My fans are open to trying new things. They get services and products that are designed with every detail of the experience considered, iterated on, and improved. They like the quality, reliability, and convenience of the String Theory service.
What do you want to be doing in 5 years?
I want to have a few businesses generating income. I want to become more ambitious with my business ideas as I have more capital to play with and more experience to pull from. I want my businesses to not require my physical presence anywhere specifically. I want to be able to live anywhere, making things that people love. I don’t want my businesses to be so formal. I want them to have a sense of humor while also offering kick-ass products and services.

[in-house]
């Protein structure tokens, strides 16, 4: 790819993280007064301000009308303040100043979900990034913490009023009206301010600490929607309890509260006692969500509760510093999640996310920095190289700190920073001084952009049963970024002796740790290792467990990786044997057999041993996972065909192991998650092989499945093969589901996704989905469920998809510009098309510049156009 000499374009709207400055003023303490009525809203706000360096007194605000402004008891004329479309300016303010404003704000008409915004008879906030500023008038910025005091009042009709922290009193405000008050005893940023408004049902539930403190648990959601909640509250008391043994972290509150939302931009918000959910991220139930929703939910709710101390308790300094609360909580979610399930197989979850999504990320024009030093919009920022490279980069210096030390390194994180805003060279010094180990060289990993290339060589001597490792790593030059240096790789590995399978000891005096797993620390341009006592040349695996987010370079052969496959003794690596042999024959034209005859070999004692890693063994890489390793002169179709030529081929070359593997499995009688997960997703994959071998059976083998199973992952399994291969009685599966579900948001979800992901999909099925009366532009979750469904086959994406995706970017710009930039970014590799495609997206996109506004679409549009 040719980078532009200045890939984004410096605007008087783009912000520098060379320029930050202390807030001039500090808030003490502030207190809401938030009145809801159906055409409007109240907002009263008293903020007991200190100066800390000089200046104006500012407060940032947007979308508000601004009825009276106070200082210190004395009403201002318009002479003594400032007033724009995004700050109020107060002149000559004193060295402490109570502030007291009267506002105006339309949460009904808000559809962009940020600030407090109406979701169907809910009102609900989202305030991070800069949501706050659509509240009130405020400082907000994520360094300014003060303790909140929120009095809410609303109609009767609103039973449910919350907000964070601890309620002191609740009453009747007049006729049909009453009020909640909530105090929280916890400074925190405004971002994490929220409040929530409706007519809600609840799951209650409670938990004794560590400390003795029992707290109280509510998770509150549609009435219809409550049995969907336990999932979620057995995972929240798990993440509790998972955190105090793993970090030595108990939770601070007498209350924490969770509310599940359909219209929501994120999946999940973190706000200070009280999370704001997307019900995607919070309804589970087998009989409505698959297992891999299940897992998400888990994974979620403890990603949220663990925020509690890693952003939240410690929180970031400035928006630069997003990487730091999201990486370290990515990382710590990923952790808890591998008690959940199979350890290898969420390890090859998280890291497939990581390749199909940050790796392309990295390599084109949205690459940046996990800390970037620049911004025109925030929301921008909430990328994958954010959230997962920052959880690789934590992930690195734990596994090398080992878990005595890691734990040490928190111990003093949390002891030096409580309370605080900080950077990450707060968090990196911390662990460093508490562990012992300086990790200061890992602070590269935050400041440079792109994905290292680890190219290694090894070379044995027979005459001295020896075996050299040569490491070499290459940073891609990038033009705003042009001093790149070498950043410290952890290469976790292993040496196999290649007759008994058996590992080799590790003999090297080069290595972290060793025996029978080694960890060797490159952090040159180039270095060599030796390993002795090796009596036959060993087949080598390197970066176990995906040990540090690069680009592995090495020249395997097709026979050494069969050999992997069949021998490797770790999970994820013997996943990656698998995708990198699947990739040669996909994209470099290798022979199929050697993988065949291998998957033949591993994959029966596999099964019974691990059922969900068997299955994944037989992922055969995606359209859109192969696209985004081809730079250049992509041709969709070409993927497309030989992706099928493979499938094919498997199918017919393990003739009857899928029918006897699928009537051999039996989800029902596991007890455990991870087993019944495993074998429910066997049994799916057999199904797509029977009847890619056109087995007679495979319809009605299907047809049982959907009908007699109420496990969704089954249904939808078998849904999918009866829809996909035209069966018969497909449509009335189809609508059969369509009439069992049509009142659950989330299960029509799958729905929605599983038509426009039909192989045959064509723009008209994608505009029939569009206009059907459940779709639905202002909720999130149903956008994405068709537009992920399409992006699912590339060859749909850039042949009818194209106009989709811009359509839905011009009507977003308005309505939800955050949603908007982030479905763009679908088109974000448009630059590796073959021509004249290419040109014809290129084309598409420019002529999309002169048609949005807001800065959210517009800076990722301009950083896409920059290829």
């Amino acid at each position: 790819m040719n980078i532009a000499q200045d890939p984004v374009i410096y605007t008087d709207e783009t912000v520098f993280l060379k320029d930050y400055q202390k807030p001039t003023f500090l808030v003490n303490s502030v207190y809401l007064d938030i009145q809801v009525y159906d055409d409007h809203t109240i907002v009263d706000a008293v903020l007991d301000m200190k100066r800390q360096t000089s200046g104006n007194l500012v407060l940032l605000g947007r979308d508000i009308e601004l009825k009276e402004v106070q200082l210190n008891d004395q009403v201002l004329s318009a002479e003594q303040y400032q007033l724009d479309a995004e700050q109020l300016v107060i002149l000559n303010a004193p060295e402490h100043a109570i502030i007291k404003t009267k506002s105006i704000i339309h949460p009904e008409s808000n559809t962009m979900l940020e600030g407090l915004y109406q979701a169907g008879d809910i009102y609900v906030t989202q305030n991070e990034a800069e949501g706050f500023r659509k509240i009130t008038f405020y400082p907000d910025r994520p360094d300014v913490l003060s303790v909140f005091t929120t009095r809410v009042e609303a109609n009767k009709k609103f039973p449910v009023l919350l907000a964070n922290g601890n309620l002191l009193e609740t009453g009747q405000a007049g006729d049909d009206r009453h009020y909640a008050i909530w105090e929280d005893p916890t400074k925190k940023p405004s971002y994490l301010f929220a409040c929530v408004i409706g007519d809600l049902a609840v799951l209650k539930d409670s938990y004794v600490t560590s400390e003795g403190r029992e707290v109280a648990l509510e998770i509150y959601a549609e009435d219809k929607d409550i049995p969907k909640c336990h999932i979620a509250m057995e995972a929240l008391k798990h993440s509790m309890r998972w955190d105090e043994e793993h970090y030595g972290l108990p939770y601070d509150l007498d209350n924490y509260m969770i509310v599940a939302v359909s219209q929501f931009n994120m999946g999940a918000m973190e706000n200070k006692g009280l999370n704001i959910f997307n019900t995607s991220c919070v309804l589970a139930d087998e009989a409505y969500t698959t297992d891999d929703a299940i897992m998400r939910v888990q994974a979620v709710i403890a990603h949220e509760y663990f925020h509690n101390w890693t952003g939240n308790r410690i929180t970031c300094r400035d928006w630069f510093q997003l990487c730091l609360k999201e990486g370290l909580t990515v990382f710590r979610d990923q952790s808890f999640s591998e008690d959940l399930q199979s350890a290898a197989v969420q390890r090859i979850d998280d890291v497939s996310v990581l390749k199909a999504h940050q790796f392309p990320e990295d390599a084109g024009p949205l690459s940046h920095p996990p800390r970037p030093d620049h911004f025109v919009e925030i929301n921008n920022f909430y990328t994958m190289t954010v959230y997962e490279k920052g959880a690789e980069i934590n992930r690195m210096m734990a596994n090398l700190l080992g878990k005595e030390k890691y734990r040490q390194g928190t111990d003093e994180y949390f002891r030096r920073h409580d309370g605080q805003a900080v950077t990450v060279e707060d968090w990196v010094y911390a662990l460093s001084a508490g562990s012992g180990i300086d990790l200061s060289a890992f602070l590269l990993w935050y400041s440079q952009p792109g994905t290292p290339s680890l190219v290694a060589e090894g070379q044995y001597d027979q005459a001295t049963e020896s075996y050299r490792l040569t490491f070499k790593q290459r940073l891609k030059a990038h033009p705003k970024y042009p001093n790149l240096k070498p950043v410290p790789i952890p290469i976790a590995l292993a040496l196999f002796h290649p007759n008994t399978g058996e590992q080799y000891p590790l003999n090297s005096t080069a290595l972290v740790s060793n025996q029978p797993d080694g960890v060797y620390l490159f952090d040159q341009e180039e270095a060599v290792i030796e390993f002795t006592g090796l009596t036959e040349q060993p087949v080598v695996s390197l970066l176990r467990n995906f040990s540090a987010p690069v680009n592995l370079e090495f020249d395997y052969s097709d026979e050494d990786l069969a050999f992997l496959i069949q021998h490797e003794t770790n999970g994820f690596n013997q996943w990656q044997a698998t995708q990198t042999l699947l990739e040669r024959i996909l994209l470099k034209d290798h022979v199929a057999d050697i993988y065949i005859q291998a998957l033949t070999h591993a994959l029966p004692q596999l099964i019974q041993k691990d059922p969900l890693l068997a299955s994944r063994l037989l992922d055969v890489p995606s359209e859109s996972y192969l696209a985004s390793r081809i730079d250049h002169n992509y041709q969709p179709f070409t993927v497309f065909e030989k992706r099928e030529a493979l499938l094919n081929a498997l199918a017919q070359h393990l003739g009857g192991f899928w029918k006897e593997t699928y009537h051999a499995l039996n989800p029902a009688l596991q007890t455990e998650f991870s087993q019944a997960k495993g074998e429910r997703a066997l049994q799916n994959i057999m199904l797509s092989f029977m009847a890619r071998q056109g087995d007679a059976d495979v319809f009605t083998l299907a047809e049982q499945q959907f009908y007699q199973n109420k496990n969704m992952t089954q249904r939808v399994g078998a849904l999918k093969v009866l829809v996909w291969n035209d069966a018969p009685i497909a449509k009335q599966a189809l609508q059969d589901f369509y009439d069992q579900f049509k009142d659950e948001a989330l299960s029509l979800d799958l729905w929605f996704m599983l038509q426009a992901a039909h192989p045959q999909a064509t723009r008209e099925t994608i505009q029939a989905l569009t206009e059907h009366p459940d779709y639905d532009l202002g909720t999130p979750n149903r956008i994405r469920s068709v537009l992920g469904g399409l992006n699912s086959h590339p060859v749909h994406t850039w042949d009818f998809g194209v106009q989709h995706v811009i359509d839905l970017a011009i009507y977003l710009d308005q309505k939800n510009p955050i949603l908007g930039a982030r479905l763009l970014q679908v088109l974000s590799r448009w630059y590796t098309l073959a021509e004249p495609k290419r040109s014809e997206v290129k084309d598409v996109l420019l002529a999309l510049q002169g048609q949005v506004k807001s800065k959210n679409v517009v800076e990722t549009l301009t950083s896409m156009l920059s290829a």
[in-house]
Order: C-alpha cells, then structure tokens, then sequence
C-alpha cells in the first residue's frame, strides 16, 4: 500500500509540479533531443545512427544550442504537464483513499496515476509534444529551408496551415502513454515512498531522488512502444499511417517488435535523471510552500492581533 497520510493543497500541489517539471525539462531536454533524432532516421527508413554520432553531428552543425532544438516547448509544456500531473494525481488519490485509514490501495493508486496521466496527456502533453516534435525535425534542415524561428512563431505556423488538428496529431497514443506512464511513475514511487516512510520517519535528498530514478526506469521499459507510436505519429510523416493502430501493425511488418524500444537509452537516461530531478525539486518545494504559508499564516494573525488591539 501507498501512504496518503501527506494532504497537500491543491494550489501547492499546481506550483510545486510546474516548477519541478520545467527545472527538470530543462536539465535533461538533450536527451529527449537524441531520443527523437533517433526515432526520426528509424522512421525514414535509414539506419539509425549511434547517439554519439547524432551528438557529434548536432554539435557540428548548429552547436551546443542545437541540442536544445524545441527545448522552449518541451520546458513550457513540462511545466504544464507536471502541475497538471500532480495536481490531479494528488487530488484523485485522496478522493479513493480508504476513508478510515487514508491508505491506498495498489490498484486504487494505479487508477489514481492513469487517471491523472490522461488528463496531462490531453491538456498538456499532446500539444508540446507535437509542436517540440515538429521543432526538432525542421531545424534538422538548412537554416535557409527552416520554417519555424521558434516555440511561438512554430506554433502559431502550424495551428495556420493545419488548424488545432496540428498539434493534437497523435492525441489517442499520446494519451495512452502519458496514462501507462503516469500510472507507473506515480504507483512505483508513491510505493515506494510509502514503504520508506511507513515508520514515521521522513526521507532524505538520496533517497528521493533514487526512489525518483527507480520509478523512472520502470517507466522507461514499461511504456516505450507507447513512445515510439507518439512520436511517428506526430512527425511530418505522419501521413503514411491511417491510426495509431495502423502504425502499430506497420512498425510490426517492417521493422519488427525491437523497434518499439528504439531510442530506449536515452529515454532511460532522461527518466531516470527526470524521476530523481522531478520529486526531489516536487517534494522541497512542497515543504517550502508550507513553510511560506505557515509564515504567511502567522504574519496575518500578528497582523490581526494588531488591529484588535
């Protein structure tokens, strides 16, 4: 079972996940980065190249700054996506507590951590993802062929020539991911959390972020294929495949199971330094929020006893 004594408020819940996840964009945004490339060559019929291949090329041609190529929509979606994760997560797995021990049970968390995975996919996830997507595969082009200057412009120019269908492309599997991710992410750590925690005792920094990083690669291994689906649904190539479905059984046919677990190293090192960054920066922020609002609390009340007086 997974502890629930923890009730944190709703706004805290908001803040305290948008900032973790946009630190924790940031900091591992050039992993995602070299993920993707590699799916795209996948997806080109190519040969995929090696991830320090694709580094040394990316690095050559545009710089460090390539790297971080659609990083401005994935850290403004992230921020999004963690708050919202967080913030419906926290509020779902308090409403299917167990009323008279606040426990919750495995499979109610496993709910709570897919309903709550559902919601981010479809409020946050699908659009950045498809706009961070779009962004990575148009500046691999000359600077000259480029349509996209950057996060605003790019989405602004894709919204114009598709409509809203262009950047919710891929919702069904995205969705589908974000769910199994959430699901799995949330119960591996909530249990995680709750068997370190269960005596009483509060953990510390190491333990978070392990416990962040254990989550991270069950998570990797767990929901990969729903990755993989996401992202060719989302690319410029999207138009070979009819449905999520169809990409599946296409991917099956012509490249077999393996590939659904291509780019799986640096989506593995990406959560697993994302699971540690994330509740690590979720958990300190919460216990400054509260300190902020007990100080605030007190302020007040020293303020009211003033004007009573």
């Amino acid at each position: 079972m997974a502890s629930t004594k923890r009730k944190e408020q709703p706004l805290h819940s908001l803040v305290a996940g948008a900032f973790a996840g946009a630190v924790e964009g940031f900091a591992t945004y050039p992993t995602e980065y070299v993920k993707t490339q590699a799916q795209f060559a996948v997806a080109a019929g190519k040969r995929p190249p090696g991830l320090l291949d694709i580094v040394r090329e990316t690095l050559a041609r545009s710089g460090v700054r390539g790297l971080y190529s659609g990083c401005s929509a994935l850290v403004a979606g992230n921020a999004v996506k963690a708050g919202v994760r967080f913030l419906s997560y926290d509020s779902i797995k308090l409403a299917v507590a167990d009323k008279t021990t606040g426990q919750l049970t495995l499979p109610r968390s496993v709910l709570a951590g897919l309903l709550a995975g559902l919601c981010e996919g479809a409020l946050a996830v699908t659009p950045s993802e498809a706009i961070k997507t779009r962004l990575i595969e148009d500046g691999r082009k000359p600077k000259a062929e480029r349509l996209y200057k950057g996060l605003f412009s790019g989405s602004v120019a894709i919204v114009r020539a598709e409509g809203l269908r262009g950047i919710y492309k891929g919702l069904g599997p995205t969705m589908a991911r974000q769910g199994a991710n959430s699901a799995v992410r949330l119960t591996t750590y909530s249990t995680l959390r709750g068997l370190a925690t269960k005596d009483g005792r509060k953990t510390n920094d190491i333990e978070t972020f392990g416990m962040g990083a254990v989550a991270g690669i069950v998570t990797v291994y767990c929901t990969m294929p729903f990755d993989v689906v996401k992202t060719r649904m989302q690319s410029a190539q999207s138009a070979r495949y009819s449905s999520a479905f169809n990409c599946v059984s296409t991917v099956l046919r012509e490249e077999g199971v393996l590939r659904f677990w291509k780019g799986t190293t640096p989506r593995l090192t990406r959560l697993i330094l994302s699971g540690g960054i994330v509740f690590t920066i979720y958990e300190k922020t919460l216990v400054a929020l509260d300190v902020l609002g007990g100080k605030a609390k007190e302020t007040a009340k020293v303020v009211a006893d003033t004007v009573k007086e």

Step 2: Do a retro
Think about and learn from your past year using three columns:
What worked? | What didn’t work? | What improvements do you want to make for next time?
Creators have to take a lot of swings and inevitably miss on many. But if you commit to learning after every swing, then 5 years from now you will be unstoppable. Retros ensure that you learn after every swing.
Use problem statements for the middle column. “I need ____” is not a problem. It’s a solution. What is the underlying problem? A need statement is not a problem statement. Why do you need it? Get behind the symptom. Find the problem.
Here’s my retro for 2020:
- Went from 183 pounds to 167 pounds in weight.
- Quit drinking.
- Ate more fruits and vegetables.
- Did physical rehab for my shoulder.
- Got an annual physical and bloodwork done for the first time in many years.